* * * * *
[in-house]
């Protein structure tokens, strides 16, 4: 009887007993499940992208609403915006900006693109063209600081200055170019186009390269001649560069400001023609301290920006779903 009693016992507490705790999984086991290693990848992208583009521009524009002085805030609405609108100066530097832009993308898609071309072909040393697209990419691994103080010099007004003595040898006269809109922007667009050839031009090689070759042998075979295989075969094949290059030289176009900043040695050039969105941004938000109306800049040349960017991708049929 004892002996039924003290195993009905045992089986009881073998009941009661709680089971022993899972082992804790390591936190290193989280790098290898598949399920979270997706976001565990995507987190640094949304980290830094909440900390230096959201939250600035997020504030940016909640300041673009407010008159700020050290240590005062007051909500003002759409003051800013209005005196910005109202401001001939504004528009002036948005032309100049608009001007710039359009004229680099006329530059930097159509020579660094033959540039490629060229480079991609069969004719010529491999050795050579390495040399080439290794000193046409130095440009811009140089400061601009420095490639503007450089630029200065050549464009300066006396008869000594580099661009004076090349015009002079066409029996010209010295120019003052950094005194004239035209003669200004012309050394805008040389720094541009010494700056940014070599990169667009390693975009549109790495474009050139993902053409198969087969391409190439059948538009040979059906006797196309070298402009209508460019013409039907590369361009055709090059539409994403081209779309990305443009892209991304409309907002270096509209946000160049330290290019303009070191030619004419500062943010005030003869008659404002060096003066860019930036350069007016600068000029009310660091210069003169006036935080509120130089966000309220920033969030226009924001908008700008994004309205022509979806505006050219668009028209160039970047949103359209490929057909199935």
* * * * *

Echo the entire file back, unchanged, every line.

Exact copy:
[in-house]
């Protein structure tokens, strides 16, 4: 009887007993499940992208609403915006900006693109063209600081200055170019186009390269001649560069400001023609301290920006779903 009693016992507490705790999984086991290693990848992208583009521009524009002085805030609405609108100066530097832009993308898609071309072909040393697209990419691994103080010099007004003595040898006269809109922007667009050839031009090689070759042998075979295989075969094949290059030289176009900043040695050039969105941004938000109306800049040349960017991708049929 004892002996039924003290195993009905045992089986009881073998009941009661709680089971022993899972082992804790390591936190290193989280790098290898598949399920979270997706976001565990995507987190640094949304980290830094909440900390230096959201939250600035997020504030940016909640300041673009407010008159700020050290240590005062007051909500003002759409003051800013209005005196910005109202401001001939504004528009002036948005032309100049608009001007710039359009004229680099006329530059930097159509020579660094033959540039490629060229480079991609069969004719010529491999050795050579390495040399080439290794000193046409130095440009811009140089400061601009420095490639503007450089630029200065050549464009300066006396008869000594580099661009004076090349015009002079066409029996010209010295120019003052950094005194004239035209003669200004012309050394805008040389720094541009010494700056940014070599990169667009390693975009549109790495474009050139993902053409198969087969391409190439059948538009040979059906006797196309070298402009209508460019013409039907590369361009055709090059539409994403081209779309990305443009892209991304409309907002270096509209946000160049330290290019303009070191030619004419500062943010005030003869008659404002060096003066860019930036350069007016600068000029009310660091210069003169006036935080509120130089966000309220920033969030226009924001908008700008994004309205022509979806505006050219668009028209160039970047949103359209490929057909199935």